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Discussion Starter #1
I have a 2007 TB with a 4.2L. I recently had the engine rebuilt over the summer due to the previous owner locked up the motor. The new rebuild was a totally different long block. Kept existing PCM.

The issue.....When the car has sat for numerous hours in cold weather below 40 degrees outside it will not start and idle. It turns over great, has ignition and will run for 2-3 seconds, stumble and dies. I have to try and start it 3-5 times until it will catch and idle without dying. It is totally outside temp related. Once the engine is warm regardless of outside temp it runs great.

When the outside temp is above about 40 degrees it runs and idles fine.

I have run Sea Foam through the tank, no change.
I have replaced plugs, no change.
I have no codes.
Today I let it sit cold, put on a fuel pressure gauge on and read 60 psi while starting and maintained 60 when dying.
I have good compression.
The emissions air pump seems to kick on at start. I can hear it. Maybe could check line?
I have read maybe need to have EMC data updated to new sensors? IDK
One fella mentioned soft code for Throttle body Ice?
Maybe mass air flow sensor? IDK

I am at a loss. Any ideas? Hard part tacking to a good tech is it only does it when cold outside and after sitting for hours.
 

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2004 chevy trailblazer_lt
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Have you connected a code reader/scanner to the OBDII port and checked for pending or historical codes?

Using a second person to sit in the drivers seat and start the TrailBlazer, remove the air cleaner assembly at the throttle body and spray starting fluid into the throttle body. Does the engine run as long as the starting fluid is being sprayed into the throttle body?

Please report back
 

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Discussion Starter #3
Have you connected a code reader/scanner to the OBDII port and checked for pending or historical codes?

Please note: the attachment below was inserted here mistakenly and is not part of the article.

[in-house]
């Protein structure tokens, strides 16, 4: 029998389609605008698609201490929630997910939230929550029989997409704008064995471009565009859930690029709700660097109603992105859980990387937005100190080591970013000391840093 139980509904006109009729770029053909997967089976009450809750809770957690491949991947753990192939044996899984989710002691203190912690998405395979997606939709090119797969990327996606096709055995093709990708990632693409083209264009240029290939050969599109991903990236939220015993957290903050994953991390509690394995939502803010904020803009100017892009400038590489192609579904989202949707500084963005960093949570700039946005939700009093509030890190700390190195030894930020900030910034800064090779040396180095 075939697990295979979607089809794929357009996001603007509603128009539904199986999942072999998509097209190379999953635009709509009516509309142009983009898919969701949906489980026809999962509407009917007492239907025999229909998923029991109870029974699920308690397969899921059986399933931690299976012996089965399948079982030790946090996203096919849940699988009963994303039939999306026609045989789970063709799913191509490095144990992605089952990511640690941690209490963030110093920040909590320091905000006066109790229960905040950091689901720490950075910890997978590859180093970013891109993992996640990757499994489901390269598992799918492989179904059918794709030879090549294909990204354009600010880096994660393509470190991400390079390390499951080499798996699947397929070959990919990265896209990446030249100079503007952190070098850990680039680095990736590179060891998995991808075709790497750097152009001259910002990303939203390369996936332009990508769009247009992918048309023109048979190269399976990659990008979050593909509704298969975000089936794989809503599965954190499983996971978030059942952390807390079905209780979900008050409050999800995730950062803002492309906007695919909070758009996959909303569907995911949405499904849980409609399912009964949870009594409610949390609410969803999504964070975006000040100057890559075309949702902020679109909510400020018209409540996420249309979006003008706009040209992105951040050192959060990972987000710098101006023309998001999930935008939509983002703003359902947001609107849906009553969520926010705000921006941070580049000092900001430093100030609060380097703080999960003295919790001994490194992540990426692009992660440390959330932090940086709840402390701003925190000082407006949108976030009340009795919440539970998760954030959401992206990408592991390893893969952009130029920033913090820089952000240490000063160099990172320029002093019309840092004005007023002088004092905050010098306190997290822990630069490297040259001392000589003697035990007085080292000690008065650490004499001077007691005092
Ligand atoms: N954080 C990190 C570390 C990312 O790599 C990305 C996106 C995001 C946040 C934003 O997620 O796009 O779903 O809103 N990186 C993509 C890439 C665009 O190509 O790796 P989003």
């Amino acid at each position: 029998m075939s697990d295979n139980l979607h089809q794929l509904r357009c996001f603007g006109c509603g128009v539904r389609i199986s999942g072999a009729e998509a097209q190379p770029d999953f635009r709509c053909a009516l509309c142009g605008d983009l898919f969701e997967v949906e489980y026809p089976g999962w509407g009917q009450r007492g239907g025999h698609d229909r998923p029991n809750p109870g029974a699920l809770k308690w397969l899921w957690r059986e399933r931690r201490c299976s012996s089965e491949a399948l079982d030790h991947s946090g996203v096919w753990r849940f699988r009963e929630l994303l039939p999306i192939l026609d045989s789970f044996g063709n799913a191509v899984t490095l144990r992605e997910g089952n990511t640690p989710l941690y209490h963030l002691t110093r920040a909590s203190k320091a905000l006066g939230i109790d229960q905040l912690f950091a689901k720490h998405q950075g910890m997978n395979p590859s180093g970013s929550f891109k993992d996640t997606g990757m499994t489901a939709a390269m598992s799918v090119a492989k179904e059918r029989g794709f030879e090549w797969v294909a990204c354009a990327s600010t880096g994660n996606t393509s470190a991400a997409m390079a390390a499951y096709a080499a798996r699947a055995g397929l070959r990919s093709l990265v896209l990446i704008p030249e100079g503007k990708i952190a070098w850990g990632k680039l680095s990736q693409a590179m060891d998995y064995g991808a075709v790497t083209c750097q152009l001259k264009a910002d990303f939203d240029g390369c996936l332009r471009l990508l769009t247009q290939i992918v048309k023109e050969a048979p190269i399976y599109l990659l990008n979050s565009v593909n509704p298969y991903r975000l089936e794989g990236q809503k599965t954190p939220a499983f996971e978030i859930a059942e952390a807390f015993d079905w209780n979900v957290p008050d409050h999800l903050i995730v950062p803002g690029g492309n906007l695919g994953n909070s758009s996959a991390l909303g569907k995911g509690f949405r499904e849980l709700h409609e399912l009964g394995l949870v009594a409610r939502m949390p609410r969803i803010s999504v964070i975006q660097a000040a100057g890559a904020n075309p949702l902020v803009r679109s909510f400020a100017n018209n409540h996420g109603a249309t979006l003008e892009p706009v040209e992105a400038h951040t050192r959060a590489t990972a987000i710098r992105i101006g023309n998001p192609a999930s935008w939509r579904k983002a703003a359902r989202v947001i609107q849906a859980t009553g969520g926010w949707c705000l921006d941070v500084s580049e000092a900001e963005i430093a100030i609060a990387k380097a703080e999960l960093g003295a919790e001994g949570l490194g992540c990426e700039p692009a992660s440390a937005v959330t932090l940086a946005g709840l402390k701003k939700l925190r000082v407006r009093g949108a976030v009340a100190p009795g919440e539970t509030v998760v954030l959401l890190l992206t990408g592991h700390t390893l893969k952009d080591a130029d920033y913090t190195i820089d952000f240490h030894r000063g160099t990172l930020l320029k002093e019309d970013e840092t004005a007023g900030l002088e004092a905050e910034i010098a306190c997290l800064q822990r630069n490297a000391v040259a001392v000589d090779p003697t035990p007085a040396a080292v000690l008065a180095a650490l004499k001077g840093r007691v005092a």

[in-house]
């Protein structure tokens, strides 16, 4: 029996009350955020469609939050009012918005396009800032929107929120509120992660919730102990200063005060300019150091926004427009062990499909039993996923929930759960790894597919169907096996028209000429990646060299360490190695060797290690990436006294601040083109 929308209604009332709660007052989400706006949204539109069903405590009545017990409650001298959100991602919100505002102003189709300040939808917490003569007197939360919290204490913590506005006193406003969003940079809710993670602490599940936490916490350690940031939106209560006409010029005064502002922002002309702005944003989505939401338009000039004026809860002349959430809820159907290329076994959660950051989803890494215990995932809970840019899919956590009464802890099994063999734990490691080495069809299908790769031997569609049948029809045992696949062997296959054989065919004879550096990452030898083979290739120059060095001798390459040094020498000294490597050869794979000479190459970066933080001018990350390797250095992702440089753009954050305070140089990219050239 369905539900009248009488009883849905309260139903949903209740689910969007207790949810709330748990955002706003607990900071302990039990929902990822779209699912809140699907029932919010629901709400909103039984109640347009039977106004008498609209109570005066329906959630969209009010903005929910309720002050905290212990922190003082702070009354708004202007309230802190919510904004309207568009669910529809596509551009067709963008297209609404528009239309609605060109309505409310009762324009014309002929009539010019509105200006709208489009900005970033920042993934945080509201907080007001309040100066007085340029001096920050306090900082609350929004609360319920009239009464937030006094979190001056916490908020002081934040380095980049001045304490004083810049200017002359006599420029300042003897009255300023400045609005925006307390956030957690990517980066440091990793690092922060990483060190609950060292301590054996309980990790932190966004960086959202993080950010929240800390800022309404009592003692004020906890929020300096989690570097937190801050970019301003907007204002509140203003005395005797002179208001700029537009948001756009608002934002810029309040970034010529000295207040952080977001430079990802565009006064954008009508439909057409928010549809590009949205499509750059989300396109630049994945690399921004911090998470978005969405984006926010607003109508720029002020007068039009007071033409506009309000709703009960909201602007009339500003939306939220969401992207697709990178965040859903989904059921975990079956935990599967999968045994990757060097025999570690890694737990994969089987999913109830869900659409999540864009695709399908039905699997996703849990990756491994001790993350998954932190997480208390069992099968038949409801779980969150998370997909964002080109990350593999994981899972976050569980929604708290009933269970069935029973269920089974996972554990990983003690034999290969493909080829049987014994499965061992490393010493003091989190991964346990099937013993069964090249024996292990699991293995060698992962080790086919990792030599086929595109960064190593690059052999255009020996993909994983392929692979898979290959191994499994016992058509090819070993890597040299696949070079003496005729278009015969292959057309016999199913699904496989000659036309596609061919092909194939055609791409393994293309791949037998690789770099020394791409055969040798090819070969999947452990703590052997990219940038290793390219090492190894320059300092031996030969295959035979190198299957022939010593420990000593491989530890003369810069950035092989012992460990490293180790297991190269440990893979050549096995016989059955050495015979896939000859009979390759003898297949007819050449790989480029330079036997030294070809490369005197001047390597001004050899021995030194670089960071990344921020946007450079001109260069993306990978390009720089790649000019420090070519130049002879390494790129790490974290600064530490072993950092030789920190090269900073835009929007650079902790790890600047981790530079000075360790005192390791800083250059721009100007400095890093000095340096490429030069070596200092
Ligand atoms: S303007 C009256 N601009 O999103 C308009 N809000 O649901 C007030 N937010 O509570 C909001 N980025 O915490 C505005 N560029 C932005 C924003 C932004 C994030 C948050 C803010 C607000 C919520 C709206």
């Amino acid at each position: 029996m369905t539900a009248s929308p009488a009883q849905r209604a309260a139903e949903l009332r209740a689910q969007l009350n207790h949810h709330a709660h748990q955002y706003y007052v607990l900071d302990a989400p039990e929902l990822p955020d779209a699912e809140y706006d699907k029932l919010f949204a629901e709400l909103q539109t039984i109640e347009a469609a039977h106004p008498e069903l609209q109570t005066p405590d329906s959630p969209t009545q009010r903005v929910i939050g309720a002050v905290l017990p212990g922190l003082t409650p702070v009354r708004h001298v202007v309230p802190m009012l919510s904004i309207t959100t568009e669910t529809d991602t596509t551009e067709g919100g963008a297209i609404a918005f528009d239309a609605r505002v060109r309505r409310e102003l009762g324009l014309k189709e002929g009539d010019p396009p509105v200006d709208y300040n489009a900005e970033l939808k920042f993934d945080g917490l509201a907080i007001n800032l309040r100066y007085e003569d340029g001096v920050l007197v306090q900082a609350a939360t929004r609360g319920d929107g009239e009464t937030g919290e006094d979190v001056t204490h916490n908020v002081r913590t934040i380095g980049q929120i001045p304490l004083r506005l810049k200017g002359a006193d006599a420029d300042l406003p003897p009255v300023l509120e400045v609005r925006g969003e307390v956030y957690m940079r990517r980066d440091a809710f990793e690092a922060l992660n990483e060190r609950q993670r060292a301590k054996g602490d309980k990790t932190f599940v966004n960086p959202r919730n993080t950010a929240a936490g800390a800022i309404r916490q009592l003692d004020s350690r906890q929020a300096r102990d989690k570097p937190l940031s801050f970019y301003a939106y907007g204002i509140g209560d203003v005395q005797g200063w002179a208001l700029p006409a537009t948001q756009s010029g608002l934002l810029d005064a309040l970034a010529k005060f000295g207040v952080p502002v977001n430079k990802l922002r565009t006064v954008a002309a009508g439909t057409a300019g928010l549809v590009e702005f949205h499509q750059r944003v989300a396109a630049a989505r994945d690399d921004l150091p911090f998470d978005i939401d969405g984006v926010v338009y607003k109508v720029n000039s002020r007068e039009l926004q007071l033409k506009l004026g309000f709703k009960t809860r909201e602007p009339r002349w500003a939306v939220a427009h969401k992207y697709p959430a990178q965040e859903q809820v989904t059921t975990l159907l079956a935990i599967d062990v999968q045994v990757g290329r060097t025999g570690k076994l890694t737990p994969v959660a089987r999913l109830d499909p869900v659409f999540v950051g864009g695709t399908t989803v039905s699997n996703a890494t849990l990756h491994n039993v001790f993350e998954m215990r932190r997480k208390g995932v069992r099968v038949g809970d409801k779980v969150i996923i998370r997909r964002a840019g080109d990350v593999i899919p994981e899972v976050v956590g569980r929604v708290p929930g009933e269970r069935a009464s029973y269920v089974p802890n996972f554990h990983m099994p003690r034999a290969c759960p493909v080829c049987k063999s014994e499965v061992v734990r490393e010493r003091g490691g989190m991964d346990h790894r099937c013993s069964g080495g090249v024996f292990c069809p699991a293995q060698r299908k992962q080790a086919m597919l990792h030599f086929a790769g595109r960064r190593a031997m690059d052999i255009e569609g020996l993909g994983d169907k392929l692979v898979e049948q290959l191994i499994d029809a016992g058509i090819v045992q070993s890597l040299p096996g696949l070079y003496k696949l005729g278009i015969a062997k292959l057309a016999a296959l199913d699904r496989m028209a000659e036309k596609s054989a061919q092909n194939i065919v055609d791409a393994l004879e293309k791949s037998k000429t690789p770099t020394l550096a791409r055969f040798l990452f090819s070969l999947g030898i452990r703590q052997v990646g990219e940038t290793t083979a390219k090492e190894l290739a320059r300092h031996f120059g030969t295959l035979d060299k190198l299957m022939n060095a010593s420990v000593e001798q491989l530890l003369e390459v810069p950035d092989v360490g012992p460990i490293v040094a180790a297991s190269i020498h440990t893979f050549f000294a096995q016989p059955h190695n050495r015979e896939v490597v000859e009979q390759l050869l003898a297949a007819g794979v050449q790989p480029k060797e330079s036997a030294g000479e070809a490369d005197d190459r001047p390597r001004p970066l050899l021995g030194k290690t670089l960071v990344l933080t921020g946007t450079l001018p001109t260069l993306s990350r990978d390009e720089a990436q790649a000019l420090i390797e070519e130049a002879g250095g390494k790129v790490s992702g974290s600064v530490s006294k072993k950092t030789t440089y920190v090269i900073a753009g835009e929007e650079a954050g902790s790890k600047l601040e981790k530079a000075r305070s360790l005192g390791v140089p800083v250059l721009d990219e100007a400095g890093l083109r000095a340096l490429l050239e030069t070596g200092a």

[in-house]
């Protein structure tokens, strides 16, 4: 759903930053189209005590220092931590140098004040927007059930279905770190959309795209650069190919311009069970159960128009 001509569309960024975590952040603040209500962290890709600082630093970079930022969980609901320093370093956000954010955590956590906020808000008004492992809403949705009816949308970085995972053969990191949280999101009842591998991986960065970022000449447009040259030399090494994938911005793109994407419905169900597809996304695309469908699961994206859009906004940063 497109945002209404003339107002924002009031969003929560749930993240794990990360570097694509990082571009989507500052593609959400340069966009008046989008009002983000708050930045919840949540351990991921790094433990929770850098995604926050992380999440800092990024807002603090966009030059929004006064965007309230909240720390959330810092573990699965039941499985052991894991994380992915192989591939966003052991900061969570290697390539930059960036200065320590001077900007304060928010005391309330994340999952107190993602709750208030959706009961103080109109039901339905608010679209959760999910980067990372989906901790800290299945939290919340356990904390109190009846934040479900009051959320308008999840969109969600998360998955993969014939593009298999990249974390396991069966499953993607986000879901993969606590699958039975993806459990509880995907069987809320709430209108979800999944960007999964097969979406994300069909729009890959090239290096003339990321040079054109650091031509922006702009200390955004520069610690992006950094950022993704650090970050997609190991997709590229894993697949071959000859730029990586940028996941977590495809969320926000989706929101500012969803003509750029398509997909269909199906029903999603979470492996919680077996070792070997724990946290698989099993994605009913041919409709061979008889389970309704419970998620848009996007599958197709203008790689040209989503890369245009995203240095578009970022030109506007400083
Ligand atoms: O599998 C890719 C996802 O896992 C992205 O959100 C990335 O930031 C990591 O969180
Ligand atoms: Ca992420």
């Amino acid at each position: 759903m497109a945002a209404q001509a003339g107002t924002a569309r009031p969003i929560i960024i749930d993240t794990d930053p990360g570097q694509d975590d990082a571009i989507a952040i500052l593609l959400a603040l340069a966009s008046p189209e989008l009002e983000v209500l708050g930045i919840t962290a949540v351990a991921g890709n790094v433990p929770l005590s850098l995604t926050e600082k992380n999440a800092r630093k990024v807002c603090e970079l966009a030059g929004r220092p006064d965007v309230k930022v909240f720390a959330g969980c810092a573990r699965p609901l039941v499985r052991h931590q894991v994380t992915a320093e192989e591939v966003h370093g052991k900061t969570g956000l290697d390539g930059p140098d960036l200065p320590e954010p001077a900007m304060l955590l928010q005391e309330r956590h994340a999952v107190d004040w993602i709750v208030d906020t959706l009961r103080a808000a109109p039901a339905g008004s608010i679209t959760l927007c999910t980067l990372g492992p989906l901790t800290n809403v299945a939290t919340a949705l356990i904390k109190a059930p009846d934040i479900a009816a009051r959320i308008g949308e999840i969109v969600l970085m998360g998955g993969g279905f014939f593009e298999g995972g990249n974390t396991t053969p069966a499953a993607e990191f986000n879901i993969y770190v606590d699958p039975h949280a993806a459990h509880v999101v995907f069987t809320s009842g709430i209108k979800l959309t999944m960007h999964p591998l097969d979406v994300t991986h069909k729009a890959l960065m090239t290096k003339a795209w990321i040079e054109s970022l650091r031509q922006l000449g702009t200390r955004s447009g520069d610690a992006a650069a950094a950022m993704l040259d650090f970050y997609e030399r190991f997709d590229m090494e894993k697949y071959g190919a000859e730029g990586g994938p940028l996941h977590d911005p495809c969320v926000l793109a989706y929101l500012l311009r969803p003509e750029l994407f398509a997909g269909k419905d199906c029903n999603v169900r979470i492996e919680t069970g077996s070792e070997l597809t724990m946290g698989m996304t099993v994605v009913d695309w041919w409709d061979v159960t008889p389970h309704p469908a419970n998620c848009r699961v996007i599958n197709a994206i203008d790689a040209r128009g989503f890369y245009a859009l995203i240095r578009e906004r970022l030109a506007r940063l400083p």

Using a second person to sit in the drivers seat and start the TrailBlazer, remove the air cleaner assembly at the throttle body and spray starting fluid into the throttle body. Does the engine run as long as the starting fluid is being sprayed into the throttle body?

Please report back
Yes I’ve connected my scanner and no code. Frustrating. As far as starter fluid I have not.
 

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OK on there not being any codes. Try the starting fluid when it gets below 40 Deg F.
 

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Check the coolant sensor RANGE with a scan tool. It could have failed within the range that won't set a CEL. Make sure it reads cold temps, then heats up.
 

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I take it the theory behind the starter fluid is to see if it’s a fuel problem.
Yes.

Also, as NJTB04 suggested, be sure and check the engine coolant temperature sensor.
 

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Discussion Starter #9
Thanks. I’ll try both ways nice we get a freezing morning. I have a standard code reader and see minor live data. I’m guessing but before I start it the coolant temp should read temp outside or close to it and then up to running temp.
 

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Well, I don't know what the lowest temperature the ECT sensor will reliably show, but it should read at least 32 Deg F. You should be able to see the temperature going up fairly quickly once the engine starts.
 

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Discussion Starter #11
Well, I don't know what the lowest temperature the ECT sensor will reliably show, but it should read at least 32 Deg F. You should be able to see the temperature going up fairly quickly once the engine starts.
Update. It is 33 F out this morning. Car been sitting for 12 plus hours

ECT is showing 8 Celsius which equals 46F
IAT is showing 7 C which is 44.6 F

I suprised they both so close. Can’timagine after 12hours still holding that core temp. No way the inlet 10 off that’s just the plastic tube.
So is my ECM off or are the sensors?
 

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When you started it, did the temp rise and get to operating range (195-210)
 

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I/m glad to see your ECT and IAT sensors are as close as they are when the temperature is around 33 Deg F. The ECT sensor in my '99 Silverado was about 20 Deg F higher than the IAT sensor around 32 Deg F.

Not sure what temperature your thermostat is, but it should be a 195 Deg F one, and hence, your live data/code scanner should show at least 195 when you are driving around normally (these engines like to run in the 195 - 210 Deg F range as NJTB04 indicated). If the temp displayed on your code reader/scanner never goes above 190 Deg F, then I would be inclined to put in a new ECT sensor. Be sure and get one from ACDelco, Delphi or Standard Motor Products/BWD, and not an inexpensive, never heard of brand one.
 

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Discussion Starter #15
I/m glad to see your ECT and IAT sensors are as close as they are when the temperature is around 33 Deg F. The ECT sensor in my '99 Silverado was about 20 Deg F higher than the IAT sensor around 32 Deg F.